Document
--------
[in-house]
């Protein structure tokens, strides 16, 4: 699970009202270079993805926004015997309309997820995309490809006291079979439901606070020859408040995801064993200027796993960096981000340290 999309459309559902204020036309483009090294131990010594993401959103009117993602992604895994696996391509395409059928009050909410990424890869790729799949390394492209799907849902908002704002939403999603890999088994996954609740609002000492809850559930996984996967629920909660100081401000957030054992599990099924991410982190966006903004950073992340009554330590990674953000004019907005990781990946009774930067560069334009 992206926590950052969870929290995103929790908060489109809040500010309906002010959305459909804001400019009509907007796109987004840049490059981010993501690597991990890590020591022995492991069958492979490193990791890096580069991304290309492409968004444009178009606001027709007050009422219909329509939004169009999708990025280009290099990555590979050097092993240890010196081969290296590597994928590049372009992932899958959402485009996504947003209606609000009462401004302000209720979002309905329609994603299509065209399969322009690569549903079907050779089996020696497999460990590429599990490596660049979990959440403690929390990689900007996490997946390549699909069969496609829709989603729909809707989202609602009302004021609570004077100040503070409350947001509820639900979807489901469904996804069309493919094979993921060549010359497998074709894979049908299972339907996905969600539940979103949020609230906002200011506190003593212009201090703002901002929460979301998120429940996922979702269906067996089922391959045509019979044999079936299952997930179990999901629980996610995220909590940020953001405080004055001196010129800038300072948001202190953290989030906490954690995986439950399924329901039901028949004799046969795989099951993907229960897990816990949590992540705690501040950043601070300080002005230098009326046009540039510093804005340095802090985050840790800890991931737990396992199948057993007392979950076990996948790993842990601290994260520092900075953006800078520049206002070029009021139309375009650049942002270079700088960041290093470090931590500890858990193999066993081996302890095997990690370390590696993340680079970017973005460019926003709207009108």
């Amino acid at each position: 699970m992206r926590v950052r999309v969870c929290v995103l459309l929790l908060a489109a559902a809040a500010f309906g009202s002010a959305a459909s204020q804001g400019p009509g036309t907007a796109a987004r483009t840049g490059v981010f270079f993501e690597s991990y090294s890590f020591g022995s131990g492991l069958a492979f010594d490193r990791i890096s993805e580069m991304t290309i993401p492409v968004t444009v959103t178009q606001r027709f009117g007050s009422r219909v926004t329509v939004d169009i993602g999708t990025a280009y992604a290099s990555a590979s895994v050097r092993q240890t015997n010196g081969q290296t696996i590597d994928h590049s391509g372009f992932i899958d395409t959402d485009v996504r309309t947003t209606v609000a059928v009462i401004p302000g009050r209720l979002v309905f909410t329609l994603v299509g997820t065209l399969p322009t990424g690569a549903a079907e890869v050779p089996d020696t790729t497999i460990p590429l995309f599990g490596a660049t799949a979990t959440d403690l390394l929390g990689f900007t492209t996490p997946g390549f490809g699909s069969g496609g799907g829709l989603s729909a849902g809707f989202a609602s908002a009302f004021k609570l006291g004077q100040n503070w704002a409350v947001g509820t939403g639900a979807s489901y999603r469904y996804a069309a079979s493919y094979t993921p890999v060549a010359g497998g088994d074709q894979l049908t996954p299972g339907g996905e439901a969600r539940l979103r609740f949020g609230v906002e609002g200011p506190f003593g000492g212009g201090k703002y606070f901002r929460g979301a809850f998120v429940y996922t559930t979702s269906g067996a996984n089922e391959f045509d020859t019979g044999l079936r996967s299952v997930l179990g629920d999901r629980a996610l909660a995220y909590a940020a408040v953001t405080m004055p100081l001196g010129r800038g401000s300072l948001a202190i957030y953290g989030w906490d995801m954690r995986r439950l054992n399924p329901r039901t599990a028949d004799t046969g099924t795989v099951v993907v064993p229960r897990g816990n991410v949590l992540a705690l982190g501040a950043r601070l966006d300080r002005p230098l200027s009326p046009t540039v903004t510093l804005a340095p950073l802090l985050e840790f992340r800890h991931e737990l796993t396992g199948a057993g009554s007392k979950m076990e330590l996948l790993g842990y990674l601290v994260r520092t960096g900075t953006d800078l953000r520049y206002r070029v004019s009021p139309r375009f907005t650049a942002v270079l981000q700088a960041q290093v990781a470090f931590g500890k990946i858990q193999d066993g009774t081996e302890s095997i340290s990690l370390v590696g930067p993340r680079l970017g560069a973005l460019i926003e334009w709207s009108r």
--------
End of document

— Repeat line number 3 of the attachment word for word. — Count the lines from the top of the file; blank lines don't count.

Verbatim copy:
């Amino acid at each position: 699970m992206r926590v950052r999309v969870c929290v995103l459309l929790l908060a489109a559902a809040a500010f309906g009202s002010a959305a459909s204020q804001g400019p009509g036309t907007a796109a987004r483009t840049g490059v981010f270079f993501e690597s991990y090294s890590f020591g022995s131990g492991l069958a492979f010594d490193r990791i890096s993805e580069m991304t290309i993401p492409v968004t444009v959103t178009q606001r027709f009117g007050s009422r219909v926004t329509v939004d169009i993602g999708t990025a280009y992604a290099s990555a590979s895994v050097r092993q240890t015997n010196g081969q290296t696996i590597d994928h590049s391509g372009f992932i899958d395409t959402d485009v996504r309309t947003t209606v609000a059928v009462i401004p302000g009050r209720l979002v309905f909410t329609l994603v299509g997820t065209l399969p322009t990424g690569a549903a079907e890869v050779p089996d020696t790729t497999i460990p590429l995309f599990g490596a660049t799949a979990t959440d403690l390394l929390g990689f900007t492209t996490p997946g390549f490809g699909s069969g496609g799907g829709l989603s729909a849902g809707f989202a609602s908002a009302f004021k609570l006291g004077q100040n503070w704002a409350v947001g509820t939403g639900a979807s489901y999603r469904y996804a069309a079979s493919y094979t993921p890999v060549a010359g497998g088994d074709q894979l049908t996954p299972g339907g996905e439901a969600r539940l979103r609740f949020g609230v906002e609002g200011p506190f003593g000492g212009g201090k703002y606070f901002r929460g979301a809850f998120v429940y996922t559930t979702s269906g067996a996984n089922e391959f045509d020859t019979g044999l079936r996967s299952v997930l179990g629920d999901r629980a996610l909660a995220y909590a940020a408040v953001t405080m004055p100081l001196g010129r800038g401000s300072l948001a202190i957030y953290g989030w906490d995801m954690r995986r439950l054992n399924p329901r039901t599990a028949d004799t046969g099924t795989v099951v993907v064993p229960r897990g816990n991410v949590l992540a705690l982190g501040a950043r601070l966006d300080r002005p230098l200027s009326p046009t540039v903004t510093l804005a340095p950073l802090l985050e840790f992340r800890h991931e737990l796993t396992g199948a057993g009554s007392k979950m076990e330590l996948l790993g842990y990674l601290v994260r520092t960096g900075t953006d800078l953000r520049y206002r070029v004019s009021p139309r375009f907005t650049a942002v270079l981000q700088a960041q290093v990781a470090f931590g500890k990946i858990q193999d066993g009774t081996e302890s095997i340290s990690l370390v590696g930067p993340r680079l970017g560069a973005l460019i926003e334009w709207s009108r």